Ruth Casey was 22 on Jan. 7, 1951, when her singing voice was heard nationwide during a performance on Ed Sullivan’s “Toast of the Town” television show on CBS.
The next day, TV critic John Crosby reported in the Globe that “Sullivan introduced her as ‘a very charming little star’ ” and that when she finished, Sullivan said: “You did wonderfully well, Ruth. A grand job!” Crosby wrote that Ms. Casey was “not only good to look at, but delightful to hear.”
“The thousands of friends she must have made last evening will never again listen to ‘Black Magic’ without thinking of her,” he wrote.
A few years earlier, record companies had discovered her contralto voice and signed her to a recording contract when she was 17, according to Helen Sullivan of Roslindale, a former Boston journalist and longtime friend.
“Ruth had a multifaceted and distinguished career in the field of entertainment,” said Sullivan, who added that after launching a career as “a teenage singing sensation,” Ms. Casey sang in nightclubs in Boston and New York, once she was old enough.
Ms. Casey, who also worked with film director and actor John Huston and traveled the world to various film locations, died of congestive heart failure June 28 in Neville Center at Fresh Pond, a Cambridge nursing and rehabilitation facility. She was 84 and had lived for many years in the Roslindale home where she grew up.
In 1950, Ms. Casey landed an audition with Sullivan, and planned to sing four songs when the television host visited Boston. He had to leave after one, but said she would have a chance to sing on his show soon.
“It’s the kind of thing that you dream about,” Ms. Casey told the Globe in December 1950. She added that her mother “was knocked right over when she heard about the television business with Ed Sullivan, and I guess I was, too.”
Only 4 when she started singing around the house, Ms. Casey began her career under the guidance of Dolphe Martin a few years later.
She joined “Youth on Parade,” a CBS radio show Martin headed on WEEI-AM. Martin, who became her manager, “immediately named her leading lady for her fine singing and ability to act,” the Globe reported in 1963.
The long-running amateur talent show moved to television, and Ms. Casey became a producer and hostess.
Richard Campana of Boston was a teenager when he performed on the radio version of “Youth on Parade.”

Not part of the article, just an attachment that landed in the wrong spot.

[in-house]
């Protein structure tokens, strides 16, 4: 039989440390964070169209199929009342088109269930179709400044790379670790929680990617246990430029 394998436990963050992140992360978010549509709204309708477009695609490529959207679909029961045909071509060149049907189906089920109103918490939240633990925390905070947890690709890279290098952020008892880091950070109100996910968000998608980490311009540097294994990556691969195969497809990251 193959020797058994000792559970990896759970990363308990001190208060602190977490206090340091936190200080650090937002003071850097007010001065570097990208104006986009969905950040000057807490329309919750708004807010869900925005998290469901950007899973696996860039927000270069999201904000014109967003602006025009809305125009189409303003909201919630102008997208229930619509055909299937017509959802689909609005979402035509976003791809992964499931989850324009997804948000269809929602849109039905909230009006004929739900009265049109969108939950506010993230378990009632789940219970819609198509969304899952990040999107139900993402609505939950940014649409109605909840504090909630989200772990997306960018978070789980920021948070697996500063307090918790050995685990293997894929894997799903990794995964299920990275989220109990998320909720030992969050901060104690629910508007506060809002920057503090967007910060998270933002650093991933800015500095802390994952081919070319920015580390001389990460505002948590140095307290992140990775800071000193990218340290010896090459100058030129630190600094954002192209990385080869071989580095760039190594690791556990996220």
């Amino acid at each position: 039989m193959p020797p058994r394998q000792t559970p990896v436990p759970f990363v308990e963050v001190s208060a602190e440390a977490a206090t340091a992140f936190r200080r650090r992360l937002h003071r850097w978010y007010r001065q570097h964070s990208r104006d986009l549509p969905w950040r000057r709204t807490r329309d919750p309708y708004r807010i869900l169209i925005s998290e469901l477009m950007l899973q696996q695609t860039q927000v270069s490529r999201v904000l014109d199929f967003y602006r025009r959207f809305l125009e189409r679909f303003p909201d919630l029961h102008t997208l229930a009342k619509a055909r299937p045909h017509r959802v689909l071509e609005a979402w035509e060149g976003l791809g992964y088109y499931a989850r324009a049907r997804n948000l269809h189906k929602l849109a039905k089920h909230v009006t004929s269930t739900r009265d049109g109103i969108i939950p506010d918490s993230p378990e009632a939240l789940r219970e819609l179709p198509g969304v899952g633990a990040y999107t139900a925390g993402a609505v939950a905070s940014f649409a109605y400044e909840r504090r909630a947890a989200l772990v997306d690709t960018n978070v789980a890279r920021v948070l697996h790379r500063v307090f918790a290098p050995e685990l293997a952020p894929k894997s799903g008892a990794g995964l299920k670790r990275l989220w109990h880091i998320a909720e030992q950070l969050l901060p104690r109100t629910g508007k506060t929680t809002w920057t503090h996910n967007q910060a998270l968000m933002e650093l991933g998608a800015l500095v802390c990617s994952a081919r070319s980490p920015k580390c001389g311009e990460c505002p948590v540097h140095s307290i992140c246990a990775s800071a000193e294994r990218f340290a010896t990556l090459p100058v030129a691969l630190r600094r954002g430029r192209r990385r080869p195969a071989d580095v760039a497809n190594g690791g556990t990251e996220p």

“Ruth had a fabulous voice,” he recalled. With her rich contralto, he said, she was “our out-front soloist.”
“She had an amazing twinkle in her eyes and a fantastic singing voice,” said her nephew, Stephen D. Casey of Columbus, Ohio.
After the television version of “Youth on Parade” went off the air in the late 1960s, Ms. Casey had offers to do voice-over commercials in New York and established a production company.
Her nephew said she recorded voice-over commercials for major companies and gained attention for her recording of “Cry,” a song written by Churchill Kohlman.
Ms. Casey was the youngest of nine children born to Irish immigrant parents, Thomas and Anne (O’Reilly) Casey.
Upon arriving in the United States, the couple lived in Jamaica Plain, where Ruth was born, before the family moved to Roslindale.
Ms. Casey’s mother had been an apprentice actress in Irish theater before emigrating, and she also was an accordion player and dancer. In the United States, the entire family was musical.
“All the brothers had to sing and dance in minstrel shows,” Ms. Casey’s nephew said.
Among Ms. Casey’s siblings who left Boston to pursue careers was Eileen, who became a Rockette at Radio City Music Hall in New York City. When she suffered a near-fatal attack of appendicitis, “Ruth suspended her own singing career and returned to Boston to care for Eileen,” Helen Sullivan said.
Back in Boston, Ms. Casey and Eileen opened a talent studio in a remodeled gas station at the corner of Weld and Centre streets in West Roxbury. Eileen also helped Ms. Casey on “Youth on Parade” as a talent coordinator.
In 1964, Ms. Casey spoke about ‘Youth on Parade’ in an interview with the Boston Sunday Advertiser.
“There are no losers on our program,” she said. “We just want to present the performers without going into the business of choosing a winner. It’s often not fair and can be unnecessarily discouraging to talented young people who are still at the amateur stage.”
Ms. Casey added that she relished the “real opportunity to teach these youngsters. We have a music school nursery for 3- to 5-year-olds, and they learn dancing, piano, rhythm instruments, and elocution, all in a fun way.”
A funeral Mass has been said for Ms. Casey, who was the last surviving sibling in her family, in Holy Name Church in West Roxbury.
Sister Elish McPartland, who is a member of the Sisters of the Good Shepherd, was among Ms. Casey’s good friends at the church and recalled her “big Irish blue eyes.”
“She was a woman filled with gratitude who knew she had had a wonderful, interesting life and never bragged about it,” McPartland said.
“I think of her devotion to her family and her sister Eileen,” McPartland said, “and when I think of her, I think of Micah in the Hebrew Scriptures, who exhorts us to live justly, love tenderly, and ‘walk humbly with your God.’ ”
Gloria Negri can be reached at firstname.lastname@example.org.